I am planning to measure this by recording my body weight, body fat percentage vs. lean muscle mass and by recording improvements in my running and resistance training over the next 3 months.
I found out that for me even with carbs around 50 grams/day I am barely, if at all in ketosis so have lowered my carbs down to 20 grams/day for the next 2 weeks and will then increase by at most 5 grams/day per week. Today is only my second day in ketosis so I am expecting it to take about 3-4 weeks to see significant improvement in performance, although I should be seeing a drop in weight and body fat earlier.
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  Member Comments About This Blog Post:

DOVESEYES 12/29/2012 7:53AM

    I lost 12 kilos in 12 weeks using a method similar to this, low carb high protein. But it advised to only do it for 12 weeks at a time.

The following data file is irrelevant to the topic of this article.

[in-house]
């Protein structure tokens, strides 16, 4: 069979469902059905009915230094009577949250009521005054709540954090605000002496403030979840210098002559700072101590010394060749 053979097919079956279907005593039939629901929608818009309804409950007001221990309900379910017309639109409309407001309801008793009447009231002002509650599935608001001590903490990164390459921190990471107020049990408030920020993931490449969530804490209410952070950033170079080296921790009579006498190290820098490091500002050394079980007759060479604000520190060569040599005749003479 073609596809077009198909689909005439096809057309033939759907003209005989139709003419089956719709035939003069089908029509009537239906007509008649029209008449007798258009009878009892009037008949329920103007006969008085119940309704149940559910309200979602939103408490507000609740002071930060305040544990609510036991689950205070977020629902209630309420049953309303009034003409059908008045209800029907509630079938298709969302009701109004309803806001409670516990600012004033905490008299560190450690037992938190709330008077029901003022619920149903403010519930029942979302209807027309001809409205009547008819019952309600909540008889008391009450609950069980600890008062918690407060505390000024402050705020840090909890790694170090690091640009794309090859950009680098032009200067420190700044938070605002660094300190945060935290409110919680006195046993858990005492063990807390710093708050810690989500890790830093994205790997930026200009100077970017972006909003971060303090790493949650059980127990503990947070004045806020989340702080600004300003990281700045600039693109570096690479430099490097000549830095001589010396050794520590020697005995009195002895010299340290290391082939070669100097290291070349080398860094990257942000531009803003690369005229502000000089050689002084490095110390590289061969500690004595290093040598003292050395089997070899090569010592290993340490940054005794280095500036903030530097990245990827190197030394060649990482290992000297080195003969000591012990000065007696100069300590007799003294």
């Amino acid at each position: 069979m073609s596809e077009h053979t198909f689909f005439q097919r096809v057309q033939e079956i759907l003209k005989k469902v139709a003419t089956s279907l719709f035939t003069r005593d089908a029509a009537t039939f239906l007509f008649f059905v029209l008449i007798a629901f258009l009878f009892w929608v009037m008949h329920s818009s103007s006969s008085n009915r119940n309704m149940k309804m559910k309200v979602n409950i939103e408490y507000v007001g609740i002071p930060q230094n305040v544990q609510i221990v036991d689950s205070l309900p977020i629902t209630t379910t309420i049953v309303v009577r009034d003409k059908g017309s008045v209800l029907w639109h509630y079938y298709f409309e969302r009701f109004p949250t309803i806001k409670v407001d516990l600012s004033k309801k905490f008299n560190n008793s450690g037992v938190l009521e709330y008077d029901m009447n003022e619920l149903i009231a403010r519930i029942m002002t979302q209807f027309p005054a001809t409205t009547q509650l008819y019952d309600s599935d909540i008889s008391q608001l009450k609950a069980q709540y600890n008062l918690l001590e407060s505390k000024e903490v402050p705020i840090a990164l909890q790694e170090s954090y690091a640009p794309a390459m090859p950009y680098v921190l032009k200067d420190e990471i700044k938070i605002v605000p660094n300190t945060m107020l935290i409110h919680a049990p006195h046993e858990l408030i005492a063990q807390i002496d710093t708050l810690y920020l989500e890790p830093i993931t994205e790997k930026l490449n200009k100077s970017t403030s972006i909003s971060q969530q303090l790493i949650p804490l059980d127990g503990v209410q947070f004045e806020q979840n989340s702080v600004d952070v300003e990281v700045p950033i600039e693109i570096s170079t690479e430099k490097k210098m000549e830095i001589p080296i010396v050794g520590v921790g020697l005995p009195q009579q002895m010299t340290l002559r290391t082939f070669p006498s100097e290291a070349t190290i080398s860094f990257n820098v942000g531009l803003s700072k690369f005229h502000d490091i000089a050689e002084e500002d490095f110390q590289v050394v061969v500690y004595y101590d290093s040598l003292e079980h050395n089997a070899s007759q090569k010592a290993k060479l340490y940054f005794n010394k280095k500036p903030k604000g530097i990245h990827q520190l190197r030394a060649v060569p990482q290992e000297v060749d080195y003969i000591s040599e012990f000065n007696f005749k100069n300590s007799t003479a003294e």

Does your book advise this as well?

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ILIKETOZUMBA 12/28/2012 12:47AM

    Very interesting. Thank you for sharing this information! I'm very curious to see how your performance changes once you've been doing this for a few weeks. Good luck with it!

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GOPINTOS 12/27/2012 5:42PM

    Thanks for sharing!

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HOUNDLOVER1 12/27/2012 7:55AM